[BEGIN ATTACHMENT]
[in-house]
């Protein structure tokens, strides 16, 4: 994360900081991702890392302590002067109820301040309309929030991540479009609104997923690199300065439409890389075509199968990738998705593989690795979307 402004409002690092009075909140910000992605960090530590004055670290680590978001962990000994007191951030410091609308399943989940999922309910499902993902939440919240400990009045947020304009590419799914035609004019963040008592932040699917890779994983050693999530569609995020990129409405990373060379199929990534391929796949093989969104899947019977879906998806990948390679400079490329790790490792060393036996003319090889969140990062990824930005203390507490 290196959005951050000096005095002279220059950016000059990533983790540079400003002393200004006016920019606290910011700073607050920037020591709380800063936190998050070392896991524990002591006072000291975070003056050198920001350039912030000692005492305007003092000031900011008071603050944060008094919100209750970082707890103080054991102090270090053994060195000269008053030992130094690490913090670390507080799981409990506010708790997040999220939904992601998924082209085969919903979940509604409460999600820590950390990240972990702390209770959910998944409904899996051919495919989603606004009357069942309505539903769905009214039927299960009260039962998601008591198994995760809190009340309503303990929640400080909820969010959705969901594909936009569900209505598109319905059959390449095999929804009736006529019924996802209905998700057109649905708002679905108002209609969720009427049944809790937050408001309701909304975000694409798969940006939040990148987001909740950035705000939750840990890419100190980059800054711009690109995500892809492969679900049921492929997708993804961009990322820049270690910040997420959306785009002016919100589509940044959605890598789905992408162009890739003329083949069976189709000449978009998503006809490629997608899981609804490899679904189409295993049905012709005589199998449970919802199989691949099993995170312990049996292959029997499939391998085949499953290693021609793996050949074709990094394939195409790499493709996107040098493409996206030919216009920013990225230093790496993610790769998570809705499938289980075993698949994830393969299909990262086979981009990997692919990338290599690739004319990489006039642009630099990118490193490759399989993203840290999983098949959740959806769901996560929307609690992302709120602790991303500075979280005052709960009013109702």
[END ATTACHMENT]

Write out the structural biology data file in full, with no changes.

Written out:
[in-house]
């Protein structure tokens, strides 16, 4: 994360900081991702890392302590002067109820301040309309929030991540479009609104997923690199300065439409890389075509199968990738998705593989690795979307 402004409002690092009075909140910000992605960090530590004055670290680590978001962990000994007191951030410091609308399943989940999922309910499902993902939440919240400990009045947020304009590419799914035609004019963040008592932040699917890779994983050693999530569609995020990129409405990373060379199929990534391929796949093989969104899947019977879906998806990948390679400079490329790790490792060393036996003319090889969140990062990824930005203390507490 290196959005951050000096005095002279220059950016000059990533983790540079400003002393200004006016920019606290910011700073607050920037020591709380800063936190998050070392896991524990002591006072000291975070003056050198920001350039912030000692005492305007003092000031900011008071603050944060008094919100209750970082707890103080054991102090270090053994060195000269008053030992130094690490913090670390507080799981409990506010708790997040999220939904992601998924082209085969919903979940509604409460999600820590950390990240972990702390209770959910998944409904899996051919495919989603606004009357069942309505539903769905009214039927299960009260039962998601008591198994995760809190009340309503303990929640400080909820969010959705969901594909936009569900209505598109319905059959390449095999929804009736006529019924996802209905998700057109649905708002679905108002209609969720009427049944809790937050408001309701909304975000694409798969940006939040990148987001909740950035705000939750840990890419100190980059800054711009690109995500892809492969679900049921492929997708993804961009990322820049270690910040997420959306785009002016919100589509940044959605890598789905992408162009890739003329083949069976189709000449978009998503006809490629997608899981609804490899679904189409295993049905012709005589199998449970919802199989691949099993995170312990049996292959029997499939391998085949499953290693021609793996050949074709990094394939195409790499493709996107040098493409996206030919216009920013990225230093790496993610790769998570809705499938289980075993698949994830393969299909990262086979981009990997692919990338290599690739004319990489006039642009630099990118490193490759399989993203840290999983098949959740959806769901996560929307609690992302709120602790991303500075979280005052709960009013109702």